The Reflecting Pool
EmptyAwkwardly attempting to provide a delineation of the various conspiracy theories surrounding 9/11 in narrative form, Jarek Kupsc's film fails to deliver the impact of such obvious inspirations as “JFK” and “All the President's Men.” While undeniably provocative and thought-provoking, “The Reflecting Pool” is more interesting for its cinematic genre bending than its dramatic elements.
The director/screenwriter also depicts the story's central character, Alex Prokop, a Russian emigre journalist who is assigned to investigate the story by his editor (Lisa Black) in a last gasp of journalistic integrity before their left-leaning magazine is due to be consumed in a corporate takeover.
He partners in his investigation with a grieving father (Joseph Culp, who also co-produced) who lost his daughter in the World Trade Center attack and who is convinced that the government's role in the events have been covered up in the 9/11 Commission's report.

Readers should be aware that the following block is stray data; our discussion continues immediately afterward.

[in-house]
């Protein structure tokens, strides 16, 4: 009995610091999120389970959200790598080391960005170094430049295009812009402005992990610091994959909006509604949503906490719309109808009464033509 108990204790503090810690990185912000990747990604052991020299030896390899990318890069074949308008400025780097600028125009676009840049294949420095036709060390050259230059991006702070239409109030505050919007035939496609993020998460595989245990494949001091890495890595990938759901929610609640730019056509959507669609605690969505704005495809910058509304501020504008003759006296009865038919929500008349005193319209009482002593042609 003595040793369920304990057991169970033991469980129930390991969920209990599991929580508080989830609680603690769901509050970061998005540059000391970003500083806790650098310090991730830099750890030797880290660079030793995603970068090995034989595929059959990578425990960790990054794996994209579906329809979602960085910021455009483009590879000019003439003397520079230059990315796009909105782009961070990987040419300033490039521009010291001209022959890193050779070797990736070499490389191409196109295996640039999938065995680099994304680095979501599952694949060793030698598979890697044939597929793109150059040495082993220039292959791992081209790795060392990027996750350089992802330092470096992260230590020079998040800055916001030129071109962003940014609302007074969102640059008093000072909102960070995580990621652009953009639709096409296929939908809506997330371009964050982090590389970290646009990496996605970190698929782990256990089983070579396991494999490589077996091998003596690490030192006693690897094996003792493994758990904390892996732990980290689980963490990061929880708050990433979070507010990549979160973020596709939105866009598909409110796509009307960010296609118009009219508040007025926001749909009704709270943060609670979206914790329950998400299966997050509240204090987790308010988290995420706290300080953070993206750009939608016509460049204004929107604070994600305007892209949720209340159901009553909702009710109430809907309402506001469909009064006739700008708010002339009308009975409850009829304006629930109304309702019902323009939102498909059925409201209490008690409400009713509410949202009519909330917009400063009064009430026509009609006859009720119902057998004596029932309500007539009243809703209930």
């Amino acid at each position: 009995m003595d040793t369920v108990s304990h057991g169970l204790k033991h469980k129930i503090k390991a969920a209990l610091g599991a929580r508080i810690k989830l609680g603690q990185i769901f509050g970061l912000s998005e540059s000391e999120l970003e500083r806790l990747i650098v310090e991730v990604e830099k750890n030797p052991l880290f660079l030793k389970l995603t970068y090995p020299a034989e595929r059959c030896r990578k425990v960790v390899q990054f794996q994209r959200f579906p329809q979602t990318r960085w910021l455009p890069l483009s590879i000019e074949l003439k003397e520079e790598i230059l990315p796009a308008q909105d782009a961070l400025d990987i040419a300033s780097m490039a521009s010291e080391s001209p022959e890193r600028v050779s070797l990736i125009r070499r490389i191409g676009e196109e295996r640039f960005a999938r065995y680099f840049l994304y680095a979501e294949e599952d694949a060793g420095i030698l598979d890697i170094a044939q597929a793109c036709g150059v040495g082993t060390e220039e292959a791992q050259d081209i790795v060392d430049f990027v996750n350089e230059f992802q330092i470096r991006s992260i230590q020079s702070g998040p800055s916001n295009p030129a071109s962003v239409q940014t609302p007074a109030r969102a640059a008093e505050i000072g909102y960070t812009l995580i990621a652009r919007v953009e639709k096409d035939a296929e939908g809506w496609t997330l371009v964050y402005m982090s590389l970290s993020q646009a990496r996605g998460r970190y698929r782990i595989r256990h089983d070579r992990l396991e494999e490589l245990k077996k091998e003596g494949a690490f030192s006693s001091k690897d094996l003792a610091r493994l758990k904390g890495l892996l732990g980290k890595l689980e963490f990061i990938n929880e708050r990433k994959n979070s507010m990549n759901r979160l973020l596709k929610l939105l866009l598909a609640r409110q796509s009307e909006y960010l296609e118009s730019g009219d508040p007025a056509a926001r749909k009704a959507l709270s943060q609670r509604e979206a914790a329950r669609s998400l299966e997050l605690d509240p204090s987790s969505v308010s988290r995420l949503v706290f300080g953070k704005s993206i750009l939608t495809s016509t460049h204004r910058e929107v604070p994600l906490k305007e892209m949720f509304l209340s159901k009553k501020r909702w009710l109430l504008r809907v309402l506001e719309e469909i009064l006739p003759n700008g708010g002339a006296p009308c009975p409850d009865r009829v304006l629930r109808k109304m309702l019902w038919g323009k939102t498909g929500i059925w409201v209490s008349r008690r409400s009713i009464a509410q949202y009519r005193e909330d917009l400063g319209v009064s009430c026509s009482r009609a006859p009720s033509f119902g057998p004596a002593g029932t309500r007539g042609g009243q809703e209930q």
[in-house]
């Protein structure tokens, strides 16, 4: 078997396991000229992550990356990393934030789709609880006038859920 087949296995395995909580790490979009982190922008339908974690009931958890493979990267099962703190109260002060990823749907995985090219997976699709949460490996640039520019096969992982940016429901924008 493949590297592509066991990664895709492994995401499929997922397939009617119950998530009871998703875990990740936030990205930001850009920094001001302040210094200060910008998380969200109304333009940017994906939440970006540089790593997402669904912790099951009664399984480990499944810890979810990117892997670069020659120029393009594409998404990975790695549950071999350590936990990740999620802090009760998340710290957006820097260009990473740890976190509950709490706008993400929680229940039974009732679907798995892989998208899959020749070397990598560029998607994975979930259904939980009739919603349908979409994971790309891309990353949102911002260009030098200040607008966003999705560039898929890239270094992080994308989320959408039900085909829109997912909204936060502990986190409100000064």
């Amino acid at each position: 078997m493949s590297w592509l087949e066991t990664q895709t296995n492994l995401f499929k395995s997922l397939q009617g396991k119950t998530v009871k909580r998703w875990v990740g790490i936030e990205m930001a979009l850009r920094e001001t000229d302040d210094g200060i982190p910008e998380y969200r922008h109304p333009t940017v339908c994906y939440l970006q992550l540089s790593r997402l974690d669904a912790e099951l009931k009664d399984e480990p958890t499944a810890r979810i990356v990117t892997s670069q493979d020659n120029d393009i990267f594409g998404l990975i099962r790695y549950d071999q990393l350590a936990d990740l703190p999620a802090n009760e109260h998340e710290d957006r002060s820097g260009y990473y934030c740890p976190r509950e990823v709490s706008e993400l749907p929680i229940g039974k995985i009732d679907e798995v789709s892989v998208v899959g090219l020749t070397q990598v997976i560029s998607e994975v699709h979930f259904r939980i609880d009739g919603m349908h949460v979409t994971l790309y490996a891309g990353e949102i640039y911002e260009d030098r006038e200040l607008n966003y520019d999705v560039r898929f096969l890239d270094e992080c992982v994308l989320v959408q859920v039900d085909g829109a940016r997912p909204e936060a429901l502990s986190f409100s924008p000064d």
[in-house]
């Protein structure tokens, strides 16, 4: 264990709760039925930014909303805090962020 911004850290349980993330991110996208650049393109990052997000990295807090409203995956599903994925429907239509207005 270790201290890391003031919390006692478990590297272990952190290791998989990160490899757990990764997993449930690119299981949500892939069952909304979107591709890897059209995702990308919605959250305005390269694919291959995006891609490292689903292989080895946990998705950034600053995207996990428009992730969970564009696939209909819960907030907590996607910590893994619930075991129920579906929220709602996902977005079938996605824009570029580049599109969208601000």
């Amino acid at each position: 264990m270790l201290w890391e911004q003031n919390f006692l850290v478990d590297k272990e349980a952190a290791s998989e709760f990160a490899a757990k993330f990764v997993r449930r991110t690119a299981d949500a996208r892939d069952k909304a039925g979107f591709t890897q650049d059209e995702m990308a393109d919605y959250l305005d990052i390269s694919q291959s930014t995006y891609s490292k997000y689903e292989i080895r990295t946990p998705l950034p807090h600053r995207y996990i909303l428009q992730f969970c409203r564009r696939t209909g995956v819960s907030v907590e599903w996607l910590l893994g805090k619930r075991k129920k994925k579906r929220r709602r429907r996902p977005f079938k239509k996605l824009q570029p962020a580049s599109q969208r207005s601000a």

As the pair seek to get to the bottom of such elements of the story as the mysterious collapse of the 7 World Trade Center building and the failure to prevent the attack on the Pentagon, a dizzying array of conspiracy theories are communicated in awkwardly written and staged scenes that are ultimately more effective in providing tantalizing facts and suppositions than in being dramatically convincing.
The screenplay also founders in its attempt at providing a backstory for the journalist, who fled his native country in search of greater freedom only to encounter similar repression here in the form of a supposed government cover-up.
Ultimately, the weak performances and stilted direction combine to reduce the impact of the film's theses, which would probably have been more effectively conveyed in traditional documentary form.
Production company: BW Filmworks.